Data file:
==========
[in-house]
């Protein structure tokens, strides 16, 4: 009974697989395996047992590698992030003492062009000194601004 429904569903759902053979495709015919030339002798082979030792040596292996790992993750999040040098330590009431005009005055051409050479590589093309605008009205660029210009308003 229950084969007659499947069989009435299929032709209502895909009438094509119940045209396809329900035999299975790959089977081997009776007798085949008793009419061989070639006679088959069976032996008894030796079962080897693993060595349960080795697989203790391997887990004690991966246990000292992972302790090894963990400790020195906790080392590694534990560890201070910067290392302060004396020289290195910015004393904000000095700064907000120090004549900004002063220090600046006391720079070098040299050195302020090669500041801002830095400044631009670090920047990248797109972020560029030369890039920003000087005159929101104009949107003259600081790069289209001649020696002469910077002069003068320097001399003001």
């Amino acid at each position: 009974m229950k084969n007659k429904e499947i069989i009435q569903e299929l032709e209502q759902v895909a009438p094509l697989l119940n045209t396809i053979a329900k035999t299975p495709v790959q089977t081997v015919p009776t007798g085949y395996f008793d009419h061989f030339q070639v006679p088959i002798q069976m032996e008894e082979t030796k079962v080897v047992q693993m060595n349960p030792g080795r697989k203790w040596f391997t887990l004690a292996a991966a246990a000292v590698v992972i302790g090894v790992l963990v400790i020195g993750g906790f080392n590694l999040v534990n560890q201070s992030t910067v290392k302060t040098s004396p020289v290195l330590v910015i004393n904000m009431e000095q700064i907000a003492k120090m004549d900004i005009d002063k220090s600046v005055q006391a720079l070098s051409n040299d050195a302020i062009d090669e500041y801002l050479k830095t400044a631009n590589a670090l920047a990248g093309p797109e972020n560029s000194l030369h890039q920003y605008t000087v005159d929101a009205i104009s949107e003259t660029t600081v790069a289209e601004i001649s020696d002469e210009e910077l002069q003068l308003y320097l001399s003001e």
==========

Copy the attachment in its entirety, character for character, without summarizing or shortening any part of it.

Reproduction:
[in-house]
């Protein structure tokens, strides 16, 4: 009974697989395996047992590698992030003492062009000194601004 429904569903759902053979495709015919030339002798082979030792040596292996790992993750999040040098330590009431005009005055051409050479590589093309605008009205660029210009308003 229950084969007659499947069989009435299929032709209502895909009438094509119940045209396809329900035999299975790959089977081997009776007798085949008793009419061989070639006679088959069976032996008894030796079962080897693993060595349960080795697989203790391997887990004690991966246990000292992972302790090894963990400790020195906790080392590694534990560890201070910067290392302060004396020289290195910015004393904000000095700064907000120090004549900004002063220090600046006391720079070098040299050195302020090669500041801002830095400044631009670090920047990248797109972020560029030369890039920003000087005159929101104009949107003259600081790069289209001649020696002469910077002069003068320097001399003001």
């Amino acid at each position: 009974m229950k084969n007659k429904e499947i069989i009435q569903e299929l032709e209502q759902v895909a009438p094509l697989l119940n045209t396809i053979a329900k035999t299975p495709v790959q089977t081997v015919p009776t007798g085949y395996f008793d009419h061989f030339q070639v006679p088959i002798q069976m032996e008894e082979t030796k079962v080897v047992q693993m060595n349960p030792g080795r697989k203790w040596f391997t887990l004690a292996a991966a246990a000292v590698v992972i302790g090894v790992l963990v400790i020195g993750g906790f080392n590694l999040v534990n560890q201070s992030t910067v290392k302060t040098s004396p020289v290195l330590v910015i004393n904000m009431e000095q700064i907000a003492k120090m004549d900004i005009d002063k220090s600046v005055q006391a720079l070098s051409n040299d050195a302020i062009d090669e500041y801002l050479k830095t400044a631009n590589a670090l920047a990248g093309p797109e972020n560029s000194l030369h890039q920003y605008t000087v005159d929101a009205i104009s949107e003259t660029t600081v790069a289209e601004i001649s020696d002469e210009e910077l002069q003068l308003y320097l001399s003001e």